Everybody loves free Wi-Fi. It's an important factor for the connected traveler when they're choosing a hotel, and there are even websites dedicated to finding hotels with fast Wi-Fi and testing speeds. But there's a problem: it's inherently unsafe.
Hotel Wi-Fi is designed for easy and frictionless access. Devices are connecting to insecure, non-encrypted Wi-Fi networks. The bottom line is this: use hotel Wi-Fi and you may be open to scams, hacks, viruses and malicious software attacks.
What's wrong with Wi-Fi?
The very nature of Wi-Fi, with traffic from all mobile devices broadcast loudly over the airwaves, makes any public Wi-Fi network insecure. With a cheap Wi-Fi adapter and some free software anyone can listen in on all conversations your phone or laptop is having with the outside world.
In general terms hotels have not implemented a network with business class segmentation. Many hotels also do not restrict the sites that guests can view, which leaves them wide open for external people to access.
Public and hotel Wi-Fi doesn't use WPA. Any device that is connected to hotel Wi-Fi is effectively sending all data in clear-text, allowing a remote attacker to identify and extract information.
Why is hotel Wi-Fi considered especially risky?
The sophisticated security systems usually in place on corporate networks are not present on these kind of connections and it's easier for cybercriminals to execute Man-in-the-Middle (MitM) and Man-in-the-Browser (MitB) attacks due to the lowered security standard.
A 2015 report found a critical vulnerability in the ANTlabs InnGate product used by hotels, which affected 277 hotels across 29 countries. The vulnerability enabled attackers to monitor and tamper with data traffic from Wi-Fi connections and gain access to hotels' management systems.
Who's intercepting hotel Wi-Fi?
The criminal gang compromises hotel Wi-Fi networks and then waits for a victim to logon to the network, before tricking them into downloading and installing a backdoor, which in turn infects the device with spying software.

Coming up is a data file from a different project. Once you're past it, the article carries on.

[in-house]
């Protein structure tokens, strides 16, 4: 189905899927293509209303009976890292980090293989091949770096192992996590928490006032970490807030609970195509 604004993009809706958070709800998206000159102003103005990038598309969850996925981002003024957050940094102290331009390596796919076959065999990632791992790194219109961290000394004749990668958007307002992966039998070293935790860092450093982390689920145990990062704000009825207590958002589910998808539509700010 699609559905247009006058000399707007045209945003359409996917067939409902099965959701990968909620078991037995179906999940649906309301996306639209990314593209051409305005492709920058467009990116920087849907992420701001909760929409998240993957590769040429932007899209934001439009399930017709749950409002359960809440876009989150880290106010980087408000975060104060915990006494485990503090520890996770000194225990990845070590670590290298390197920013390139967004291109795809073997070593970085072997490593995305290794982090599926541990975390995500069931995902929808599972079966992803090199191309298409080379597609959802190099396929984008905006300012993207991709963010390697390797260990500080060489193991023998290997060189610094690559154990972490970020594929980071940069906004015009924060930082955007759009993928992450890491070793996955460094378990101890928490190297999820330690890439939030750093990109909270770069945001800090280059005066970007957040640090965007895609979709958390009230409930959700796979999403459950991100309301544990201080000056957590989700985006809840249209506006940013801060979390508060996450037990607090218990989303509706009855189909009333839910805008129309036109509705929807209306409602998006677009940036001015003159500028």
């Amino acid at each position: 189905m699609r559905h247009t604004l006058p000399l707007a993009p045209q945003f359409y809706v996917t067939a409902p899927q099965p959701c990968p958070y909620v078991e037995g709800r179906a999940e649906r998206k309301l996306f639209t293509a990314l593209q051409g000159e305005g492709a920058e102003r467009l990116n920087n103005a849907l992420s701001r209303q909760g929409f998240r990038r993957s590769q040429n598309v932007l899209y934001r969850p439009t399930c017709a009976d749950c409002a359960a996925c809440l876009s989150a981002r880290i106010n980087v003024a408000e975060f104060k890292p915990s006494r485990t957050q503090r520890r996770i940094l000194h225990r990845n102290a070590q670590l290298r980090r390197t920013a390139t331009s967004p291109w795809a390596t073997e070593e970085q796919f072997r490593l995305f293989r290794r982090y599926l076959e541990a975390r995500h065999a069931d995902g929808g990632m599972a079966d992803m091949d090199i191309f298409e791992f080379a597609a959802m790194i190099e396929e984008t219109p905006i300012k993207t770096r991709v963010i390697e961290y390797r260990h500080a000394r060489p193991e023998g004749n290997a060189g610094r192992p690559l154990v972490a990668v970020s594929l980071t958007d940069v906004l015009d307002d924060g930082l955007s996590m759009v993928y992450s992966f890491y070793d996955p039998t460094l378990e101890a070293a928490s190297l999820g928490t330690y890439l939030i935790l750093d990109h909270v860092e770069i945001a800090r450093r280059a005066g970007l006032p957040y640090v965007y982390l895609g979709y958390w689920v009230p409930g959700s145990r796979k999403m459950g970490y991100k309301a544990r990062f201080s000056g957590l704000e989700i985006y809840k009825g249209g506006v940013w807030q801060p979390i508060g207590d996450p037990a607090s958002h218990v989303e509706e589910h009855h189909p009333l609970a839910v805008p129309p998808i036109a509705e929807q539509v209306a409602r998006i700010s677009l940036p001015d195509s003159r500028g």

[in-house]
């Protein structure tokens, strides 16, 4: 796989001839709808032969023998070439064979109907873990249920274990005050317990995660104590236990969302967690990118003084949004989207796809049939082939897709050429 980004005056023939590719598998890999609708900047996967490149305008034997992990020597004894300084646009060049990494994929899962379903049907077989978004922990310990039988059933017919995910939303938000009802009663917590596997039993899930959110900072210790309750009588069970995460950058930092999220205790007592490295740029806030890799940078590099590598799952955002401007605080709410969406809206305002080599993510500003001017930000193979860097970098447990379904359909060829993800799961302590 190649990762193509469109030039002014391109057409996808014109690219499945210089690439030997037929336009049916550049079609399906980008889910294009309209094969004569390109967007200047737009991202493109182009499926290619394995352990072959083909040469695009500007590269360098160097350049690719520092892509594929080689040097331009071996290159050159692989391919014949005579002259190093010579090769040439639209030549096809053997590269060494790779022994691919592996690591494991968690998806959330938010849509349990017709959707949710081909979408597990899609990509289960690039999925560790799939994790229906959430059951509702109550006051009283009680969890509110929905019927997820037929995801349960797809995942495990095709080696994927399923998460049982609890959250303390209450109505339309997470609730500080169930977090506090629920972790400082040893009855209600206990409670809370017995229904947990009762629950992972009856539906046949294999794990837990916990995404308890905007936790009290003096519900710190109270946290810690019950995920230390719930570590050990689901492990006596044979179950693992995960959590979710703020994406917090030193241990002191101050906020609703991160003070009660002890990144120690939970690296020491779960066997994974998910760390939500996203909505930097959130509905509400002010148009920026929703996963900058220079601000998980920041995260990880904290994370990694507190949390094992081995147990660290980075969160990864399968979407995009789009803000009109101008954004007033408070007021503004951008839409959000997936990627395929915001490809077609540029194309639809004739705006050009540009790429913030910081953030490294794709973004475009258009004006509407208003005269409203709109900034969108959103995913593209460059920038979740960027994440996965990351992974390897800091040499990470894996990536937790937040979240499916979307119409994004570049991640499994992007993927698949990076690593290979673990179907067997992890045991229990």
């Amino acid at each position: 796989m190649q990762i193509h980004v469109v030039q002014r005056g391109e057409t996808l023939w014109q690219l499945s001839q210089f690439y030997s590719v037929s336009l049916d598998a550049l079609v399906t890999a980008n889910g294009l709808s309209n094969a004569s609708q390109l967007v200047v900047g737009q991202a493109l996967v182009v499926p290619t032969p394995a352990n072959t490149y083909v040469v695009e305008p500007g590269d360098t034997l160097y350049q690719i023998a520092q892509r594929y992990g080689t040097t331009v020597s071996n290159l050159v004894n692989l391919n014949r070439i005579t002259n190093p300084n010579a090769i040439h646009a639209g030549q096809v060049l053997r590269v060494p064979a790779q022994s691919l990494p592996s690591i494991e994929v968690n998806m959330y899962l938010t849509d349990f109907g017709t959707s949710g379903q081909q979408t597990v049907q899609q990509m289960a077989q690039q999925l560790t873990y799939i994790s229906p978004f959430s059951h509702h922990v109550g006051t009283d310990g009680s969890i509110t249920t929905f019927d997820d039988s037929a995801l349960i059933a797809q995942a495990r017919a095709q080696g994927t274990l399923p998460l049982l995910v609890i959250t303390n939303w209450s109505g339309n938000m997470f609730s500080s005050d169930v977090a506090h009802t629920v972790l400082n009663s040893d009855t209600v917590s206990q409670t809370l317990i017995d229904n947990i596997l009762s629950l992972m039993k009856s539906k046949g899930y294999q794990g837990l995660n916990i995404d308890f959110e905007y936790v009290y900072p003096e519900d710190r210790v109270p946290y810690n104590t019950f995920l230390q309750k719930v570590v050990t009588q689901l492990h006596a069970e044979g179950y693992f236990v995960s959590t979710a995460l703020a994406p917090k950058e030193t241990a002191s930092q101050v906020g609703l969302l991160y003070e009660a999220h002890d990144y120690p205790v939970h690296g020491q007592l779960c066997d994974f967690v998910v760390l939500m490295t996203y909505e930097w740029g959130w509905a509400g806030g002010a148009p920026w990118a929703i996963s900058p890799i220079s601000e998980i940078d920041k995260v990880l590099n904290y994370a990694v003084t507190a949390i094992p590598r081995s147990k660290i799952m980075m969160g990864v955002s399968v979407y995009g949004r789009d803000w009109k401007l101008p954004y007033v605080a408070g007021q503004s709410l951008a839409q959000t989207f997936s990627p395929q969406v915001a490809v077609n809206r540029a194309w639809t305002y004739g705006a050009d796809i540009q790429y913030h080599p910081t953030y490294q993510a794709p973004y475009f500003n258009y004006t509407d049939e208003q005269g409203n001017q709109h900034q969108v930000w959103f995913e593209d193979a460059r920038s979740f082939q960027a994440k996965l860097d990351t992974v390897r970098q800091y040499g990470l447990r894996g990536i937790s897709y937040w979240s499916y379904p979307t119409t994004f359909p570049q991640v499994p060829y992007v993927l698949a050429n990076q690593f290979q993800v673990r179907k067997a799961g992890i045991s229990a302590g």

This is the 'Evil Twin' hack. Hackers set up a fake network to mirror the real, freely available one, users unwittingly connect to the fake network, and then a hacker can steal account names and passwords, redirect victims to malware sites, and intercept files.
Last year, the Darkhotel group of hackers surfaced with a new attack, aimed at exploiting hotel Wi-Fi to target business travelers staying at high-end hotels. While they have long used Trojans combined with targeted phishing attacks, their latest efforts have evolved to use the Inexsmar malware. They use multi-stage Trojans, and the group has also targeted political figures using these techniques.
Tools like the Snoopy drone and Mana can automate these attacks and target a large number of people simultaneously. They have the ability to profile your device and figure out where you live and work.
Unless your data is encrypted and sharing is turned off hackers are free to rifle through all of the data on your device or whatever is passing through your connection. The lesson is simple; assume all alien Wi-Fi networks are insecure.